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Modulation of DNA adducts, metabolism, and epigenetic marks in cultured normal human cells supplemented with benz[a]pyrene, NAD+, succinate and/or fumarate: implications to tumorigenesis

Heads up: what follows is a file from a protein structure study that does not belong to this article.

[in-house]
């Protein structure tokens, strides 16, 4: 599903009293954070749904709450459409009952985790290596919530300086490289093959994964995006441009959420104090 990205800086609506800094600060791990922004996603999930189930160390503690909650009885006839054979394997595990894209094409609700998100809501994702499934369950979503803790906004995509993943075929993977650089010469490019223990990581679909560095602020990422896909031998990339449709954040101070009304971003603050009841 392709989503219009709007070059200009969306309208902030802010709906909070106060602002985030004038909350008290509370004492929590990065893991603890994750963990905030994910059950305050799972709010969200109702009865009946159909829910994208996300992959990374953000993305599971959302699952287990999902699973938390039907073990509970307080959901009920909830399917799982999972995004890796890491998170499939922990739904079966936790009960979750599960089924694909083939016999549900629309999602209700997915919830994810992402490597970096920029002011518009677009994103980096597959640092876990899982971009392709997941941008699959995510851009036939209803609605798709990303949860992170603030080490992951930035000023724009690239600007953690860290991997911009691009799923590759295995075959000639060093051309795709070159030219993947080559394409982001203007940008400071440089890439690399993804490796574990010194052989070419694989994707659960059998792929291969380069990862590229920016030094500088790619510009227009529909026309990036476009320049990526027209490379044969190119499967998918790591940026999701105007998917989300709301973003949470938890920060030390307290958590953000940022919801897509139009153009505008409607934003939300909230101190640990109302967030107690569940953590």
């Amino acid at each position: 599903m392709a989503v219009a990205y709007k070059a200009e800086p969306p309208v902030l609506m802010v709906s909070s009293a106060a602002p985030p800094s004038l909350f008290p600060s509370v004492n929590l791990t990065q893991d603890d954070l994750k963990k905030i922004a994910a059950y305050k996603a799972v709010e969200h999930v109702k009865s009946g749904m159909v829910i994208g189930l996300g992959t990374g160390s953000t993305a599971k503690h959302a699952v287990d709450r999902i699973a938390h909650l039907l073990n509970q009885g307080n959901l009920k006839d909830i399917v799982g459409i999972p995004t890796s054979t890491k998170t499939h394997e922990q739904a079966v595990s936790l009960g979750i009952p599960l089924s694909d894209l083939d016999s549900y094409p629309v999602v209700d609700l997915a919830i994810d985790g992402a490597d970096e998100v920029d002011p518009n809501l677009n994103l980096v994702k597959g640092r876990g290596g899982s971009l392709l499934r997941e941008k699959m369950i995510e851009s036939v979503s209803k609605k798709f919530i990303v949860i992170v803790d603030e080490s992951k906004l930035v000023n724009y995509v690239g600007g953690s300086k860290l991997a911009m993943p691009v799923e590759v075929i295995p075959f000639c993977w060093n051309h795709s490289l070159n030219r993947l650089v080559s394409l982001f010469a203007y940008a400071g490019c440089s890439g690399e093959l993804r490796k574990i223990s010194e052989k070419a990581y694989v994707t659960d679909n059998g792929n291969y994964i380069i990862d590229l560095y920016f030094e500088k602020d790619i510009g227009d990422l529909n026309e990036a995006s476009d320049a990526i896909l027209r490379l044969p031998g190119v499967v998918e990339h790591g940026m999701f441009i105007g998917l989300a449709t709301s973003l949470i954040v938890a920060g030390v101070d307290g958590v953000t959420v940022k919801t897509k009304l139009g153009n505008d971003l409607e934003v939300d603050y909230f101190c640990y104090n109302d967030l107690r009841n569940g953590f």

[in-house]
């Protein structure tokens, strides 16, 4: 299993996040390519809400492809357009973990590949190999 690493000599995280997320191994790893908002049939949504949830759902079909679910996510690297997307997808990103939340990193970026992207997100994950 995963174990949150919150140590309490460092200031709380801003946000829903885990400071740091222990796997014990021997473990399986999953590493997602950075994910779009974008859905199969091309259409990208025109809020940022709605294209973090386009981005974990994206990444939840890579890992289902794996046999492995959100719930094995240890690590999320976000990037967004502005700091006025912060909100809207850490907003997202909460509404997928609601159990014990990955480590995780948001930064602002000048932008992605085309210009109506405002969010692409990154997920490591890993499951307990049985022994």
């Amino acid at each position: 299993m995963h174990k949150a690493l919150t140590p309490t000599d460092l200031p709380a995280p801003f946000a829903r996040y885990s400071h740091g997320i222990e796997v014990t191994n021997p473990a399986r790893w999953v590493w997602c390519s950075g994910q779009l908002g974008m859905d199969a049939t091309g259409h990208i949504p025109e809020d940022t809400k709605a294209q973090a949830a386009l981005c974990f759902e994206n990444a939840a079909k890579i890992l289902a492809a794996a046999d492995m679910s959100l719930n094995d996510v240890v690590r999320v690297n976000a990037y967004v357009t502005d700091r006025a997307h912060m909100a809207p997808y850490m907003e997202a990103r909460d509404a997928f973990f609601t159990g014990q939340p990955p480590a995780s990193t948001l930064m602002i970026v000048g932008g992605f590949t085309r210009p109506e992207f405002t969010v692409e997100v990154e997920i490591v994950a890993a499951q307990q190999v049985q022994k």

There is a need to understand how metabolic alterations can contribute to modulating the activity of signaling pathways, transcription factors and epigenetic marks that promote cell proliferation, which may have implications for cancer prevention and treatment.Benzo[a]pyrene (B[a]P) is a carcinogen widespread in the environment and is used in our studies to induce malignant transformation in immortalized human bronchial epithelial cells (BEAS-2B). In the characterized model we observed that: i) cells exposed to B[a]P presented changes in intermediary metabolism within the first hour of exposure, with initial drop of NAD+, NADH, NADPH, ATP, ADP, pyruvate, lactate, succinate, malate, glutamate and glutamine levels, followed by a significant increase of the levels of these molecules and fumarate over 7 days of incubation, compared to the control; ii) the observed metabolic changes were accompanied by changes in levels of DNA 5-mdC and 5-hmdC and increased colony growth in soft-agar, without increasing the mutation rate of the HPRT gene.Since NAD+ and NADH regulate the activity of intermediary metabolism enzymes and transcription factors, as well as the expression of genes that encode proteins involved in the control of metabolism and cell growth, and fumarate and succinate are mentioned as oncometabolites, it is intended here to assess the modulation of metabolism, epigenetic marks, expression of some genes controlled by the redox balance NAD+/NADH, the expression of proteins involved in the alteration of metabolism in tumor cells, and cell transformation in BEAS-2B cells supplemented with NAD+, succinate and fumarate in the presence and absence of B[a]P.Data obtained will increase the understanding of the role of metabolic changes induced by xenobiotics (in this case, B[a]P) to tumorigenesis. This is important for effective procedures for cancer chemoprevention, which are required to decrease the social and economic impacts of this serious group of diseases that tends to grow exponentially with the ageing of the population. (AU)

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